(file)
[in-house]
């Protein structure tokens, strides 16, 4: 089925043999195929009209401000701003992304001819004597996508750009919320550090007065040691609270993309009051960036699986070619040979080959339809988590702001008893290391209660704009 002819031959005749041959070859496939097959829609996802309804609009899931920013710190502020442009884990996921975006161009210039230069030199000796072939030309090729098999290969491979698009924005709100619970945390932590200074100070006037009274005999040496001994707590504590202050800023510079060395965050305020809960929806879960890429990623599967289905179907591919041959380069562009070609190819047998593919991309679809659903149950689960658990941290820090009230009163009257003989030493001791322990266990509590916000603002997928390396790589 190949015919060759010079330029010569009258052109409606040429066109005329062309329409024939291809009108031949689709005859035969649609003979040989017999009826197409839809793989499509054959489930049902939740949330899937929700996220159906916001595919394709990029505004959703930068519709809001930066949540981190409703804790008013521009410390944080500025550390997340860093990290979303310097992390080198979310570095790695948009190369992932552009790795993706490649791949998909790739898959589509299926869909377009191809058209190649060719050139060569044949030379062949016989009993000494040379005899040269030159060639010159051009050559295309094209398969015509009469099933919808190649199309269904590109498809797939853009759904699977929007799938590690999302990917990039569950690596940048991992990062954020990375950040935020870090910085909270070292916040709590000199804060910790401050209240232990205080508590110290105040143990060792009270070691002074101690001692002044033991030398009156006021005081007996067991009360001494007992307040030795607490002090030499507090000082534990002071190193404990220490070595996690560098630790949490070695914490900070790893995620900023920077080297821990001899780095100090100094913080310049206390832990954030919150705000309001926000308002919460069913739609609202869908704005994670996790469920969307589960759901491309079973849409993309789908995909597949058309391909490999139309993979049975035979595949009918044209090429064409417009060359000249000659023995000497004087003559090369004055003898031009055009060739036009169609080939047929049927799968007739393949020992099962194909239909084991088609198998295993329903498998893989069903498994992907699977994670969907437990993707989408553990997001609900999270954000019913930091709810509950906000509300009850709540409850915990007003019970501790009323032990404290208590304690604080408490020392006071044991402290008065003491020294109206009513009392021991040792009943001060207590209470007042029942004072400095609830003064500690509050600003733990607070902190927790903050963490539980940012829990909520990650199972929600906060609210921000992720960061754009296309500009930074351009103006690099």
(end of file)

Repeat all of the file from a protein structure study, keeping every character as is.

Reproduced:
[in-house]
């Protein structure tokens, strides 16, 4: 089925043999195929009209401000701003992304001819004597996508750009919320550090007065040691609270993309009051960036699986070619040979080959339809988590702001008893290391209660704009 002819031959005749041959070859496939097959829609996802309804609009899931920013710190502020442009884990996921975006161009210039230069030199000796072939030309090729098999290969491979698009924005709100619970945390932590200074100070006037009274005999040496001994707590504590202050800023510079060395965050305020809960929806879960890429990623599967289905179907591919041959380069562009070609190819047998593919991309679809659903149950689960658990941290820090009230009163009257003989030493001791322990266990509590916000603002997928390396790589 190949015919060759010079330029010569009258052109409606040429066109005329062309329409024939291809009108031949689709005859035969649609003979040989017999009826197409839809793989499509054959489930049902939740949330899937929700996220159906916001595919394709990029505004959703930068519709809001930066949540981190409703804790008013521009410390944080500025550390997340860093990290979303310097992390080198979310570095790695948009190369992932552009790795993706490649791949998909790739898959589509299926869909377009191809058209190649060719050139060569044949030379062949016989009993000494040379005899040269030159060639010159051009050559295309094209398969015509009469099933919808190649199309269904590109498809797939853009759904699977929007799938590690999302990917990039569950690596940048991992990062954020990375950040935020870090910085909270070292916040709590000199804060910790401050209240232990205080508590110290105040143990060792009270070691002074101690001692002044033991030398009156006021005081007996067991009360001494007992307040030795607490002090030499507090000082534990002071190193404990220490070595996690560098630790949490070695914490900070790893995620900023920077080297821990001899780095100090100094913080310049206390832990954030919150705000309001926000308002919460069913739609609202869908704005994670996790469920969307589960759901491309079973849409993309789908995909597949058309391909490999139309993979049975035979595949009918044209090429064409417009060359000249000659023995000497004087003559090369004055003898031009055009060739036009169609080939047929049927799968007739393949020992099962194909239909084991088609198998295993329903498998893989069903498994992907699977994670969907437990993707989408553990997001609900999270954000019913930091709810509950906000509300009850709540409850915990007003019970501790009323032990404290208590304690604080408490020392006071044991402290008065003491020294109206009513009392021991040792009943001060207590209470007042029942004072400095609830003064500690509050600003733990607070902190927790903050963490539980940012829990909520990650199972929600906060609210921000992720960061754009296309500009930074351009103006690099």